Tag Archive: inventory management

Forget About Reducing Inventory; Perhaps You Have the Wrong Supply Chain Strategy

December 16th, 2019

Clients and colleagues have demonstrated a heightened interest in inventory reduction recently despite not yet seeing the full value! Certainly with everyone worried about a potential recession in 2020, they are starting to think about not tying up as much cash in inventory but that is not the 100 pound gorilla. The real question is why we are thinking about corporate mandates and full warehouses instead of seeing the bigger picture – reevaluating our supply chain.

Of course, maximizing your customer service (on-time delivery, quicker lead times), margins/efficiencies and cash flow (inventory reduction) is an important standard best practice. To learn more about how to achieve this win-win-win, read our recent article ” Inventory Management as Fashionable as Automated Intelligence for Distributors” for ACHR News. Yet, it could become “rearranging chairs on the titanic” if your supply chain is not set up to deliver maximum performance. So, instead of jumping to erroneous conclusions, take a step back to reevaluate your end-to-end supply chain strategy.

When I was a VP of Operations & Supply Chain for a mid-market manufacturer, our private equity backers and Board of Directors were always asking about labor costs. It didn’t matter that labor costs was our smallest cost element. In fact, material cost was the 800 pound gorilla at around 70% of product cost, followed by freight. If we could double labor cost to reduce materials and freight, it would be a smart decision. Yet, it was never viewed that way. So, if a smart private equity group and executive team can bark up the wrong tree, we all might be speeding down the freeway but going in the wrong direction.

Typically, labor cost is 8-12% of the total cost of ownership. How does that compare to your materials cost? Unless you are in a labor-intensive industry, perhaps you better take a second look. Next there are freight costs. Not only do freight costs continue to rise but the rules, regulations and delays can be astounding. In a recent California Inland Empire District Export Council (CIEDEC) meeting, the new sulfur emission rules for shipping arose because costs will have to be passed on to importers and exporters. Of course, we don’t have to mention tariffs and global unrest. Now, let’s add inventory carrying cost into the equation. It is a minimum of 6%.  Yet, most experts (and clients) agree that it is truly a minimum of 25% and could be as bad as a 1:1 ratio. Just think about how often your customer changes his mind, all the expediting you have to do to serve customers and the systems and complexity your team has to manage. Is it time to reevaluate?

ERP system
Let’s not forget that this equation isn’t just an insource or outsource question. There are lots of opportunities. For example, you might want to think about the following questions:

  1. Where are your customers?
  2. Where are your suppliers?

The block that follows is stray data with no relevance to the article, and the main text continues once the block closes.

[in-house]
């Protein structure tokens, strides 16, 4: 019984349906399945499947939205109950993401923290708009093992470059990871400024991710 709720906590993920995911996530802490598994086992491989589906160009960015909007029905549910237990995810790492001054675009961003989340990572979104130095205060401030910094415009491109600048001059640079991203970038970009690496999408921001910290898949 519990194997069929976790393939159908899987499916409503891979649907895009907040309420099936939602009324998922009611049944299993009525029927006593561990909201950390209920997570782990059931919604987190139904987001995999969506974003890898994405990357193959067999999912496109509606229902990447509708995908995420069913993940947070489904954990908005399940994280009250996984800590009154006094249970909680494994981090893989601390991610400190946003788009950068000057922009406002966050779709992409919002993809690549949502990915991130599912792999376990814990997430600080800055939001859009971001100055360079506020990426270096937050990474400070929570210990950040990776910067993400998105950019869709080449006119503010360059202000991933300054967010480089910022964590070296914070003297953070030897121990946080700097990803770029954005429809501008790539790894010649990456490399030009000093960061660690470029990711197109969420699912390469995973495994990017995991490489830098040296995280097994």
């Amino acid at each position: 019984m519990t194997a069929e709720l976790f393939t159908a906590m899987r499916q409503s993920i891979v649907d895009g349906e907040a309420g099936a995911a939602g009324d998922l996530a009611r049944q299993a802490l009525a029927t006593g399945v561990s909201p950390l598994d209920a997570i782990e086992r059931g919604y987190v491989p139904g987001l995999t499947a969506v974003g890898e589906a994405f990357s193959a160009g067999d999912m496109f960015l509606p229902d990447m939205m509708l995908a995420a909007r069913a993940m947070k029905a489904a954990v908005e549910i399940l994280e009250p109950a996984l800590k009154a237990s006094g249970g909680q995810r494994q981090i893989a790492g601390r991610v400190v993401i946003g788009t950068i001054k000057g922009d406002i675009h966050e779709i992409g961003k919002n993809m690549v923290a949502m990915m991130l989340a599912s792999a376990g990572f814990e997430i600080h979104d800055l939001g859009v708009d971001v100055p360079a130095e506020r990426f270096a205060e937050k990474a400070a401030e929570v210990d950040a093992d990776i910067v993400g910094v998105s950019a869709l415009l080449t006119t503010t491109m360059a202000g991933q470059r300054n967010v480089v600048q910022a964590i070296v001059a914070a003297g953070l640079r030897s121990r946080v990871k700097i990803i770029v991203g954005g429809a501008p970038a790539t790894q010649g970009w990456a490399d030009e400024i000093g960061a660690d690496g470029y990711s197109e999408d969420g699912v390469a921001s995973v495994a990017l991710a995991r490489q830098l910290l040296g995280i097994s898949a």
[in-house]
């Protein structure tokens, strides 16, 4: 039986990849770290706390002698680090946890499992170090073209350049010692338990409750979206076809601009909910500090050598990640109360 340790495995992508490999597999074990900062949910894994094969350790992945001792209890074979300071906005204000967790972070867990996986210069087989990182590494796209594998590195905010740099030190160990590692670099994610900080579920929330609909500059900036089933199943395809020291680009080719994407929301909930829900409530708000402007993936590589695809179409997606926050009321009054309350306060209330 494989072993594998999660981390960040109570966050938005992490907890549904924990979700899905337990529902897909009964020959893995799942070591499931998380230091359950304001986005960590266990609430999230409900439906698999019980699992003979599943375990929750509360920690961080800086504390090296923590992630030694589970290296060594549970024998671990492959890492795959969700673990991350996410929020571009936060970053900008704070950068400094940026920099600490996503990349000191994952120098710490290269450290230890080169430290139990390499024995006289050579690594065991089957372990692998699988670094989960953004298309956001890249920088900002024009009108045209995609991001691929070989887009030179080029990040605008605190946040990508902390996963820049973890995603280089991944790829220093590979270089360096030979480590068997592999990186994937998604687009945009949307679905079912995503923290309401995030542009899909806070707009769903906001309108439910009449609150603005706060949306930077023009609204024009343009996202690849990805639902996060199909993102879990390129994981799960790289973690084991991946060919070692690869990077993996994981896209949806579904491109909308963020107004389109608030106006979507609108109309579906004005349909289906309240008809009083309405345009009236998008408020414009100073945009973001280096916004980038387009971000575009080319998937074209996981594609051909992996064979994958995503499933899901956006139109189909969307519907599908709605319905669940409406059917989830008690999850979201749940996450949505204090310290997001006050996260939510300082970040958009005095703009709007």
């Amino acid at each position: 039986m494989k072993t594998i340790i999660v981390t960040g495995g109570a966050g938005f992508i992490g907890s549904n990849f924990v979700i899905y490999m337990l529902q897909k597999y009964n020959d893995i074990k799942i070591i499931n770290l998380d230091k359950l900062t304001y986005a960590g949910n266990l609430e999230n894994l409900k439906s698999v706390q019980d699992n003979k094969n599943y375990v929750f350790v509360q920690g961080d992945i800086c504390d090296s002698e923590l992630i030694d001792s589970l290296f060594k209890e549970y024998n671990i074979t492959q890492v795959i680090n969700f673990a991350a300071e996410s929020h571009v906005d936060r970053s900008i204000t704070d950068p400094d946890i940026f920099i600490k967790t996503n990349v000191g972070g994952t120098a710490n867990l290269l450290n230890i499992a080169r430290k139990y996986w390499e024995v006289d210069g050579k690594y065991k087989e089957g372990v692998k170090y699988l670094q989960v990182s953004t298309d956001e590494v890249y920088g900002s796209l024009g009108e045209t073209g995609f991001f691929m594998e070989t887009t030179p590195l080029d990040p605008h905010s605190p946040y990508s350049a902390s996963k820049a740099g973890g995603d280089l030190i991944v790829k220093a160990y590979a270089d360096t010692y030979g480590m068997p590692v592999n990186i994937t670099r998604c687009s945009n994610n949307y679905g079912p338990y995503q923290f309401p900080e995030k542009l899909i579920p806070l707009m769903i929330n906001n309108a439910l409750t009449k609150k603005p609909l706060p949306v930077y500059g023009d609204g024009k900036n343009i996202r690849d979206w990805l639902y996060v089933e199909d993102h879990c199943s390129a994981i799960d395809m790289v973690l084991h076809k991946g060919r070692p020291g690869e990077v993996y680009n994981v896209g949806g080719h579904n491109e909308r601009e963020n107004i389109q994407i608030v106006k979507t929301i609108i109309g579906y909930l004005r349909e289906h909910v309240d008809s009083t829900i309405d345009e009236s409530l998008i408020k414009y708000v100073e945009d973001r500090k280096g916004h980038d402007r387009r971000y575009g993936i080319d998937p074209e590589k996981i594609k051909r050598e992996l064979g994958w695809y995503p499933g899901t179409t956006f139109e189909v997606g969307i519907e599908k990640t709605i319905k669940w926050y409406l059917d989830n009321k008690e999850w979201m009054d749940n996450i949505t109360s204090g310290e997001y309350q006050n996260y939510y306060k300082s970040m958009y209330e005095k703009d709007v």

3. Is there disruptive technology that could impact your cost ratios?
  4. How complex is your supply chain? Have you thought about the price of complexity?
  5. Do you have a robust ERP system to support customer expectations while achieving profitable growth?
  6. Are there supply chain partner programs that could completely change the game?

No matter your situation, it is worth revisiting. Corporate strategies last NO MORE than a year so why are we leaving our supply chain to old rules? Instead, we should be future-proofing our manufacturing and supply chain business.

Stay tuned and read more about it If you are interested in discussing a supply chain assessment, please contact us.

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What is Walmart Doing?

October 5th, 2017

I sat on a panel of experts for Mobility 21’s annual conference titled “Speed to Delivery: Good’s Movement’s High-Tech Future“, addressing the future of transportation. It was a fascinating meeting and panel discussion due to the amazing amount of technology being discussed – and one of the panelists was the Senior Director of Sustainability for Walmart.

Walmart’s focus on speed and the customer is paramount.

Driving the Future of Transportation.

Walmart has come up in several circles lately. One of our clients supports Walmart’s stores, and so we learned quite a lot about their fulfillment processes, demand planning practices and, of course, their new OTIF (on-time-in-full) metrics. We also discussed Walmart service with a 3PL partner, and how Walmart has been making headlines lately in the e-commerce race. It is worth paying attention. Here are a few of the highlights:

  1. The focus on the customer is paramount.
  2. The use of crowd sourcing is gaining steam with the use of Uber and Lyft to deliver from the store.
  3. Who knew but Walmart is testing deliveries with drones as well!
  4. Walmart associates are making deliveries on their way home which is possible with the software that can align deliveries with routes.
  5. They just announced a partnership with August Home Smart Lock to deliver when the customer isn’t at home – and even put groceries in the refrigerator.

It is always a good idea to stay up-to-speed with what the leaders are doing in the industry. Their ideas are not always the ones to follow but they are ALWAYS ones to ponder for application, impact and down-the-line trends. Who do you follow?

 

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Which Business Best Practices Do Top Notch Trusted Advisors See?

October 5th, 2017

In my ProVisors ODAM (Ontario-hosted Distributors and Manufacturers group – don’t you love the play on words?) meeting this month, we discussed business best practices we’ve seen with our manufacturing and distribution clients. It was a fascinating discussion as our group is diverse and consists of the most respected attorneys, CPAs, commercial insurance, business financial advisers, and consultants from around Southern California. Yet, we agreed rather quickly on core best practices. Thanks to Ron Penland for making the meetings engaging and trend-worthy.

Best business practices, this way….